For blasting wildly, randomly and unleashing fury, they are an excellent choice, too, because the ammo they shoot can be had dirt-cheap.
A box with 20 rounds goes for about $7.
At a Tuesday news conference, Bibb County Sheriff David Davis spoke of Leonard’s death and the “foolishness” of it.
Of the city’s 500 or so homicides in the past quarter century, Leonard’s slaying is as improbable as they come, the longest of long shots.
Stray bullets have on occasion claimed victims here. But to die at the hands of an unseen killer, one more than 300 yards away?
“A retired schoolteacher minding her own business in her own house,” the sheriff said, “it shocks the conscience.”
‘He walked right past us’
The first sign of trouble came at Jaffary’s Food Court.
Footage from security cameras there shows that it was seconds before 2:20 a.m. when a man with a gun walked in. To the bandit’s left, between the front door and the beer coolers, a few people were playing video poker machines.
Jaffary’s, which sits next to Church’s Chicken at the corner of Pio Nono, used to be known as the Wash Pot and Grocery back when it also housed a coin-operated laundry. In the late 1990s, the Wash Pot was the leading seller of lottery tickets in all of Middle Georgia. During the first five years of the lottery, the store sold more than $5 million worth of tickets, more than three-fourths of them for the popular Cash 3 contest.
The sheriff on Tuesday described the place as “a casino that happens to be modeling itself as a convenience store.”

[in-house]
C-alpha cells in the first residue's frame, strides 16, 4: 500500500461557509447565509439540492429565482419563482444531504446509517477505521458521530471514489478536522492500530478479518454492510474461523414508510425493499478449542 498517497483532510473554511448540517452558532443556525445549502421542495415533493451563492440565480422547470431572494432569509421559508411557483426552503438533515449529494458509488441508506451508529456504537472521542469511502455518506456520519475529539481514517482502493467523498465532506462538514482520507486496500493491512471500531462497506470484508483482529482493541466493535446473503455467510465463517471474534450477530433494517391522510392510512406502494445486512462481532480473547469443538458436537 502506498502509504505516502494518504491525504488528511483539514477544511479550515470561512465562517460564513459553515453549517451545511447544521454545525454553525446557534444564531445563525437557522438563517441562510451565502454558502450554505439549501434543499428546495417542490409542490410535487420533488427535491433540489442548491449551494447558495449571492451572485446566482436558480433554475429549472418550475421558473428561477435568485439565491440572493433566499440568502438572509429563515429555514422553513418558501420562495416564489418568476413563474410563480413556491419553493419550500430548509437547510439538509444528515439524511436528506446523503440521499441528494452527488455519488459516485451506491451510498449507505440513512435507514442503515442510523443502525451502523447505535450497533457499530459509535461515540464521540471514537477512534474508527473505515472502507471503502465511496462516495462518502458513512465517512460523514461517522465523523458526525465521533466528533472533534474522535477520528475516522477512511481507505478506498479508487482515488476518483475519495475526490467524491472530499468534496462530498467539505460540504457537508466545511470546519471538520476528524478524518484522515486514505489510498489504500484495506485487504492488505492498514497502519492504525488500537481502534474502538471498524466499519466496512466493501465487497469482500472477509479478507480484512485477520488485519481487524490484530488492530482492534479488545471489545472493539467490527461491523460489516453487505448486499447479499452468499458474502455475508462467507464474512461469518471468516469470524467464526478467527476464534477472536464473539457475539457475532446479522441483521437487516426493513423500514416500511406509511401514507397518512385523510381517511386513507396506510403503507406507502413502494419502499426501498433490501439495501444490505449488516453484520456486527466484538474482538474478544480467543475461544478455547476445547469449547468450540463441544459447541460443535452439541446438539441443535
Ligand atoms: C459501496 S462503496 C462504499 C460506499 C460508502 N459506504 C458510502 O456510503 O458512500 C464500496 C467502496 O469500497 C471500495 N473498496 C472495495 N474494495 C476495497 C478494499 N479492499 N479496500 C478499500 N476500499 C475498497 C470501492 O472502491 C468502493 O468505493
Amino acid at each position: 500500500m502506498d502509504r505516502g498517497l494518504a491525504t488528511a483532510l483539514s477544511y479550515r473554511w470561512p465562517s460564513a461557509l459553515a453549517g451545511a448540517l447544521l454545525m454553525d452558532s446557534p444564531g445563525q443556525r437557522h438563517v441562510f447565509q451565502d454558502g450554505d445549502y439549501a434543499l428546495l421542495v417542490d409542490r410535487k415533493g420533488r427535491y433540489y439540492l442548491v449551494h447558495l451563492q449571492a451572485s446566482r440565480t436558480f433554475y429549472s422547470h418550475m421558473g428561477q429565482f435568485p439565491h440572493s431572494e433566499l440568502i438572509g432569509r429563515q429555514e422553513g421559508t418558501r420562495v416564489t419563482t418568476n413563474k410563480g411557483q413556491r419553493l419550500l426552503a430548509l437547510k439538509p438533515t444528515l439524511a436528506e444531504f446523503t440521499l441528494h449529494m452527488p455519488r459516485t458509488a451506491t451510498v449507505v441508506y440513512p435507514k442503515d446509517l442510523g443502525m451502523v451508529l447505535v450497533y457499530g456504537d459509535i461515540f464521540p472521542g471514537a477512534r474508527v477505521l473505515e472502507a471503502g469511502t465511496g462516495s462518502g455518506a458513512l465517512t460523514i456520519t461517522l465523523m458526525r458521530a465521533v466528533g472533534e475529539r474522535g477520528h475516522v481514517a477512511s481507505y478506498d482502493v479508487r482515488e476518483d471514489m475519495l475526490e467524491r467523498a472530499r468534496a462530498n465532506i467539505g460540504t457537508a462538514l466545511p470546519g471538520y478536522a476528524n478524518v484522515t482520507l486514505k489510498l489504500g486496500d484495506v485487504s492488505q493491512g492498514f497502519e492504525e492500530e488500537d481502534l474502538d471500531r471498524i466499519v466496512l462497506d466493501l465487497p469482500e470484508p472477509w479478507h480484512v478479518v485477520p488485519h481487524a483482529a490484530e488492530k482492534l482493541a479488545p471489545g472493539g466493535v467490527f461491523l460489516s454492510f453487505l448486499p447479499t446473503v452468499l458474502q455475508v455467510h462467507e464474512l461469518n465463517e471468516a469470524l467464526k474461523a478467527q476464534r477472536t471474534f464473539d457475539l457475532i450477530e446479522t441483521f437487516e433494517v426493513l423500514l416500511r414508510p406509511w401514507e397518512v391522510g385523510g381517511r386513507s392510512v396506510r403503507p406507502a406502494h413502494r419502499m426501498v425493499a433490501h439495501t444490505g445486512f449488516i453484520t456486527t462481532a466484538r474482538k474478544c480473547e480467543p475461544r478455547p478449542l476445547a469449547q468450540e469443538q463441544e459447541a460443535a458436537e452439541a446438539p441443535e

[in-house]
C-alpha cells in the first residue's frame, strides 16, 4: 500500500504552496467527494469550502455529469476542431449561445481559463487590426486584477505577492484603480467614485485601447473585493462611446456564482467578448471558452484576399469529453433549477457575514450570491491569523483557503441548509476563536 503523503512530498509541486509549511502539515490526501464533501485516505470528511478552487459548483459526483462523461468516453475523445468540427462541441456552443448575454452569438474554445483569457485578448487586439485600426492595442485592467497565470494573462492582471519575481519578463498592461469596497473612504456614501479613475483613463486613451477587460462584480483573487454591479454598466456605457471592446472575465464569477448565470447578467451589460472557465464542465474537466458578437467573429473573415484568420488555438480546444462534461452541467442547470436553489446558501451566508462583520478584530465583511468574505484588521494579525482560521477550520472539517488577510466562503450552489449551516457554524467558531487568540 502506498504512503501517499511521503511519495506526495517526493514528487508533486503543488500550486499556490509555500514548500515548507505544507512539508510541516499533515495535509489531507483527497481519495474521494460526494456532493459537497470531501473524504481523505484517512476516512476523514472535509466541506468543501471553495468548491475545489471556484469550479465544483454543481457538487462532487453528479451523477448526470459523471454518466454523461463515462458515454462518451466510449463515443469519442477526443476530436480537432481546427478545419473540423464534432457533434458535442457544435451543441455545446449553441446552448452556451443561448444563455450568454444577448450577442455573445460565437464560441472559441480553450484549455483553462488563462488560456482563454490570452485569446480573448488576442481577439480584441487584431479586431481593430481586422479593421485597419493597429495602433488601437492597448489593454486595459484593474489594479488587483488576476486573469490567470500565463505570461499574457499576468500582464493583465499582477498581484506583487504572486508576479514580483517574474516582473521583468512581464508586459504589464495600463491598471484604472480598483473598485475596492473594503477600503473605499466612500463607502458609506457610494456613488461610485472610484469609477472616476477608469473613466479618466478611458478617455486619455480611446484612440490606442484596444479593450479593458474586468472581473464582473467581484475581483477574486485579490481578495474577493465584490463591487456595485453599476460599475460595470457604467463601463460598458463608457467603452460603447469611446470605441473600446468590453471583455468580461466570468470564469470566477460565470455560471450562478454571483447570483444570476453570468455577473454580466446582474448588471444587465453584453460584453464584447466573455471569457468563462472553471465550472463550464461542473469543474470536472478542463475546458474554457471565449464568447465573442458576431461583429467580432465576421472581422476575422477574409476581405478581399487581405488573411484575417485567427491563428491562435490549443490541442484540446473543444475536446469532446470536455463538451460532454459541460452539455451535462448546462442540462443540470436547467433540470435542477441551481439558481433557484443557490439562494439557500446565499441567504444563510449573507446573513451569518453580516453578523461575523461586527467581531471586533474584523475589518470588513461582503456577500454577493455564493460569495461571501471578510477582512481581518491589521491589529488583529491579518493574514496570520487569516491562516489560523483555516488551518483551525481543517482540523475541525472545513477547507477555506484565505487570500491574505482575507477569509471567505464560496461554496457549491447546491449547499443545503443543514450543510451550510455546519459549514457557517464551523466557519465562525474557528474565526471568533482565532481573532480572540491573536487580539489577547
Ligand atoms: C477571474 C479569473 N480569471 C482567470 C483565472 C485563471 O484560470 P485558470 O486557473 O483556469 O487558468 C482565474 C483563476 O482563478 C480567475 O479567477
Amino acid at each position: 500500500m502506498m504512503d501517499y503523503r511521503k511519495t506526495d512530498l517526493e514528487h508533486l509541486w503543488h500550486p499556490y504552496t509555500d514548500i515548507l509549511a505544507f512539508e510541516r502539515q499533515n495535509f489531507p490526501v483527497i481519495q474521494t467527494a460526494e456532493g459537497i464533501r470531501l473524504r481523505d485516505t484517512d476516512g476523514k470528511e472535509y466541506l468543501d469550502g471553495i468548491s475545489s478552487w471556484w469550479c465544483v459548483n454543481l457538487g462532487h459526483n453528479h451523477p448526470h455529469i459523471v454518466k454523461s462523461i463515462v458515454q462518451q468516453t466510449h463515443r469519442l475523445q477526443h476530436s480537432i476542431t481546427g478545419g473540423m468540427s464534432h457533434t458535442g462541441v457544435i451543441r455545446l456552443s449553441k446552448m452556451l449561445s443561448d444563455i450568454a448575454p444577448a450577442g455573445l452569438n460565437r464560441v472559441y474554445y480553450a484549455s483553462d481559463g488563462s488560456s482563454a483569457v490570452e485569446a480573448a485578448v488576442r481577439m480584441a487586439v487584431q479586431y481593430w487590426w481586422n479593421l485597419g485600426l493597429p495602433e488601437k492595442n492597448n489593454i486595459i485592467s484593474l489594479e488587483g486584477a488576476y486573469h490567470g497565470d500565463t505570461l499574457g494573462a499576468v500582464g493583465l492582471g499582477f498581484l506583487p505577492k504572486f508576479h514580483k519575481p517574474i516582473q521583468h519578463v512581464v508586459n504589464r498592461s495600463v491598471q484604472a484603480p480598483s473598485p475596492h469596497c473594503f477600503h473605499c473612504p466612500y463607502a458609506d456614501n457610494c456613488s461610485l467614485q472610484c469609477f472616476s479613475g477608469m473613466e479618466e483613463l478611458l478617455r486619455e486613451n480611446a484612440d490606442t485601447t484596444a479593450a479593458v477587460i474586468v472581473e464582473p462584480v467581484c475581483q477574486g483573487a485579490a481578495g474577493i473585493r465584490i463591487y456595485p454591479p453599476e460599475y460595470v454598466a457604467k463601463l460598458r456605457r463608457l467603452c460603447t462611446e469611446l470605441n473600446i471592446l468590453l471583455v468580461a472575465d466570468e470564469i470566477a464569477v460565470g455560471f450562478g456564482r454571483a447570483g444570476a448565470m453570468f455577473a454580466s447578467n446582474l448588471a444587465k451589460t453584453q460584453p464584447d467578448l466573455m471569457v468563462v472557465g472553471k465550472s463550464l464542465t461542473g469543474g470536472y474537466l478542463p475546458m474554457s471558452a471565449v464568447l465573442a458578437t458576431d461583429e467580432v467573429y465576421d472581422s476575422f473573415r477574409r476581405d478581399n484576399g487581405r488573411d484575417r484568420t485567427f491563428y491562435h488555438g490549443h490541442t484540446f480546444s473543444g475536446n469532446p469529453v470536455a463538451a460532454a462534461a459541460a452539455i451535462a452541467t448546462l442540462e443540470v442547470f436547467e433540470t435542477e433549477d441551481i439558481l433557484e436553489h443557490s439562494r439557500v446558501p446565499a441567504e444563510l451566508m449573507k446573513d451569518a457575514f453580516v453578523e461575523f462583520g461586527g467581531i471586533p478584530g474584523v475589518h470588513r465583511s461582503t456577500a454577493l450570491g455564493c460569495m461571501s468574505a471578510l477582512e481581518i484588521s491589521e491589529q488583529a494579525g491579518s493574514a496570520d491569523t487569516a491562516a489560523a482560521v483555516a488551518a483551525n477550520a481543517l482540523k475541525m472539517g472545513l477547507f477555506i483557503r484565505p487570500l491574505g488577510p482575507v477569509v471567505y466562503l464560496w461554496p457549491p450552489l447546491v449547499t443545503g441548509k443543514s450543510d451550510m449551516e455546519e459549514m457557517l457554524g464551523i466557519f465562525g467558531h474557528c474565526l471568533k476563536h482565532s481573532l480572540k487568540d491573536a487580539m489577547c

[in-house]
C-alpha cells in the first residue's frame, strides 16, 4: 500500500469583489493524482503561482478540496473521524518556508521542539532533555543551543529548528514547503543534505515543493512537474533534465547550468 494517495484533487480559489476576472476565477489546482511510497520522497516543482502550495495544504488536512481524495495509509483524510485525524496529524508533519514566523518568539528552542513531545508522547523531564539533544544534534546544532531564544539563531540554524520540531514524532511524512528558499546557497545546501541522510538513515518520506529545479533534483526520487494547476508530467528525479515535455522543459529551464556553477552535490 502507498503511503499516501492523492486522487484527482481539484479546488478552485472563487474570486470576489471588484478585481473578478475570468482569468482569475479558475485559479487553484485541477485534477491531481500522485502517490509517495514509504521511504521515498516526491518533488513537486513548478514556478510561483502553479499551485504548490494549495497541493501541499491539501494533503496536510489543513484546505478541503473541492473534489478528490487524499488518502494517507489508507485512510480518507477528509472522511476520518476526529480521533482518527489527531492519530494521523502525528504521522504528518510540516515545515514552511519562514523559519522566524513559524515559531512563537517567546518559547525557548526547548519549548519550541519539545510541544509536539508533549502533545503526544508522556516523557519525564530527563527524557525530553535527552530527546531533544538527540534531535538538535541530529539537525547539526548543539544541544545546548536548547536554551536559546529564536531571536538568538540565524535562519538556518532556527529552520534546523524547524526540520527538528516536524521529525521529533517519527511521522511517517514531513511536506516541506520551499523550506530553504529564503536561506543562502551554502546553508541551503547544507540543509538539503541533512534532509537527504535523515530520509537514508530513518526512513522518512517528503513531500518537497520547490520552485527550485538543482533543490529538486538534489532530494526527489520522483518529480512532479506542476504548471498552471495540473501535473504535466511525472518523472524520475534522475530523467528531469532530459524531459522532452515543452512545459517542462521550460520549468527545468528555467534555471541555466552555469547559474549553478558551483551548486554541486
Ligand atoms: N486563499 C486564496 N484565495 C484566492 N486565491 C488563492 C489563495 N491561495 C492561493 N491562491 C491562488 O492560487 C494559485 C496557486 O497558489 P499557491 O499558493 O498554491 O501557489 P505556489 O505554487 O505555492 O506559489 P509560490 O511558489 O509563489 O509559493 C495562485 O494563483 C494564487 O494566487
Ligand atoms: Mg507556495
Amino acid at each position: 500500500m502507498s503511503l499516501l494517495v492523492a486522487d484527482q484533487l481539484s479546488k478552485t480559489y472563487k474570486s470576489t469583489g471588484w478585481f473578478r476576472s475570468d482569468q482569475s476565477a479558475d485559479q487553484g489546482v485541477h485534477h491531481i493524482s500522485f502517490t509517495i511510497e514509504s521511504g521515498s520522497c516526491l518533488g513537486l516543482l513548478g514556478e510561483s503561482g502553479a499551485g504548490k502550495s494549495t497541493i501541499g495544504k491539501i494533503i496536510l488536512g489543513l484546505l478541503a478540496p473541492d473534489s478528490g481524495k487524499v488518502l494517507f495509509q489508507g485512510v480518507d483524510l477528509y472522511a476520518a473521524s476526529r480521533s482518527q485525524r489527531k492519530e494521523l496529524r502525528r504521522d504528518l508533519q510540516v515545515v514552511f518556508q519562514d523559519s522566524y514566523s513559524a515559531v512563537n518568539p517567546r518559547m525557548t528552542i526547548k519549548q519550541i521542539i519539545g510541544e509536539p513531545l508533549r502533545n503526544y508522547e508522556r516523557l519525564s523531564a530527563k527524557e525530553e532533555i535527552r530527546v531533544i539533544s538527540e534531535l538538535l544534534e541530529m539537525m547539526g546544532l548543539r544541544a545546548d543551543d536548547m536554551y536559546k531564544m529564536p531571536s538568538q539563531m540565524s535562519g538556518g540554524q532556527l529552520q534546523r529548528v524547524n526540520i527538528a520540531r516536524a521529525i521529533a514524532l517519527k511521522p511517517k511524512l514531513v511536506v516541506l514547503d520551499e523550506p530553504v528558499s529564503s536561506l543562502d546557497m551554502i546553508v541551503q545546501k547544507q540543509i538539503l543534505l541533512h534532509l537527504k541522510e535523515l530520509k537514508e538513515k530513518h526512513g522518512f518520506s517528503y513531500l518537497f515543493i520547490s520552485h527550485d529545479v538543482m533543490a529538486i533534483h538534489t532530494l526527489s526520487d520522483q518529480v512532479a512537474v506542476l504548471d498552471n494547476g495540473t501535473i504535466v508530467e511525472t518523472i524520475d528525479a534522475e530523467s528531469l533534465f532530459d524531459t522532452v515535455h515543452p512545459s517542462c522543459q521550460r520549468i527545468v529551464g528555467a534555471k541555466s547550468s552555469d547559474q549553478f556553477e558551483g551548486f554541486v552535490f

But Tameka Moore, Marlon Williams’ common-law wife, says Williams was not there to play the machines that night. He was there watching her play.
When the robber stalked in, Moore says it was as if the bandit was looking for someone in particular, someone who wasn’t there. But when he apparently didn’t spot the person he was hunting, the gunman robbed someone at a game machine in the corner.
“He walked right past us,” Moore, 40, said, adding that the bandit told the rest of the people inside to hit the floor.
Seconds later, Williams can be seen on camera ducking out of the store, heading east toward Mason Street, likely bound for his house on Lincoln Street a few blocks away.
Less than 30 seconds after that, video shows people taking cover from a barrage of gunfire in the middle of Mason Street, a barrage that Williams had unwittingly wandered into, investigators have said.
Moore wonders if the shooter or shooters outside might have been the robber’s getaway crew, that perhaps they were “covering” him, or that perhaps those firing mistook Williams for the person the bandit was after.
Detectives have not divulged much, but on Friday they arrested Devantae Lajerian Lundy, 23, and charged him with murder in the deaths of Leonard and Williams.
‘A fearless person’
As spent shell casings began littering Mason Street, Ann Leonard was in her kitchen three and a half blocks north.